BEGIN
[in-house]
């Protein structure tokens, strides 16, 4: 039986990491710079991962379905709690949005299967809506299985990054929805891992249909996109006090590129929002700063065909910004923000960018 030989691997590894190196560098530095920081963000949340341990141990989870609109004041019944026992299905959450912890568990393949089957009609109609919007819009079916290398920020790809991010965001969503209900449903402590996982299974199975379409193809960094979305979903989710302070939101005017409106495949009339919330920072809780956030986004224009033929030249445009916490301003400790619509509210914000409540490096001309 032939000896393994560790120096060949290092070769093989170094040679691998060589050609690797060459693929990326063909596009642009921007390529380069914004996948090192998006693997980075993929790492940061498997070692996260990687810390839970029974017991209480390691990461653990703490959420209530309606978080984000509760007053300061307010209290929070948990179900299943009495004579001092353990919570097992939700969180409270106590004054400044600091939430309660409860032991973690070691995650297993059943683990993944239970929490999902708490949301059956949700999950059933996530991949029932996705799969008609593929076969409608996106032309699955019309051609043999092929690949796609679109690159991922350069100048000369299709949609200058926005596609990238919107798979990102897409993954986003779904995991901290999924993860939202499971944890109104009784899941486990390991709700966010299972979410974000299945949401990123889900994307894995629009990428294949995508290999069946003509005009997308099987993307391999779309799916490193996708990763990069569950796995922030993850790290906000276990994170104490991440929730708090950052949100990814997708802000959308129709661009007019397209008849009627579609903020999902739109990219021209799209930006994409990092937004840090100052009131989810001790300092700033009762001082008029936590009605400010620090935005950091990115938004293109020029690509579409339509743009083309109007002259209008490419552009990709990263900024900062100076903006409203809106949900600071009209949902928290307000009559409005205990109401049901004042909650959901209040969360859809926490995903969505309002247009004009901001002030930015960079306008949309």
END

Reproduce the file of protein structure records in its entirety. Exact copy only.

[in-house]
């Protein structure tokens, strides 16, 4: 039986990491710079991962379905709690949005299967809506299985990054929805891992249909996109006090590129929002700063065909910004923000960018 030989691997590894190196560098530095920081963000949340341990141990989870609109004041019944026992299905959450912890568990393949089957009609109609919007819009079916290398920020790809991010965001969503209900449903402590996982299974199975379409193809960094979305979903989710302070939101005017409106495949009339919330920072809780956030986004224009033929030249445009916490301003400790619509509210914000409540490096001309 032939000896393994560790120096060949290092070769093989170094040679691998060589050609690797060459693929990326063909596009642009921007390529380069914004996948090192998006693997980075993929790492940061498997070692996260990687810390839970029974017991209480390691990461653990703490959420209530309606978080984000509760007053300061307010209290929070948990179900299943009495004579001092353990919570097992939700969180409270106590004054400044600091939430309660409860032991973690070691995650297993059943683990993944239970929490999902708490949301059956949700999950059933996530991949029932996705799969008609593929076969409608996106032309699955019309051609043999092929690949796609679109690159991922350069100048000369299709949609200058926005596609990238919107798979990102897409993954986003779904995991901290999924993860939202499971944890109104009784899941486990390991709700966010299972979410974000299945949401990123889900994307894995629009990428294949995508290999069946003509005009997308099987993307391999779309799916490193996708990763990069569950796995922030993850790290906000276990994170104490991440929730708090950052949100990814997708802000959308129709661009007019397209008849009627579609903020999902739109990219021209799209930006994409990092937004840090100052009131989810001790300092700033009762001082008029936590009605400010620090935005950091990115938004293109020029690509579409339509743009083309109007002259209008490419552009990709990263900024900062100076903006409203809106949900600071009209949902928290307000009559409005205990109401049901004042909650959901209040969360859809926490995903969505309002247009004009901001002030930015960079306008949309």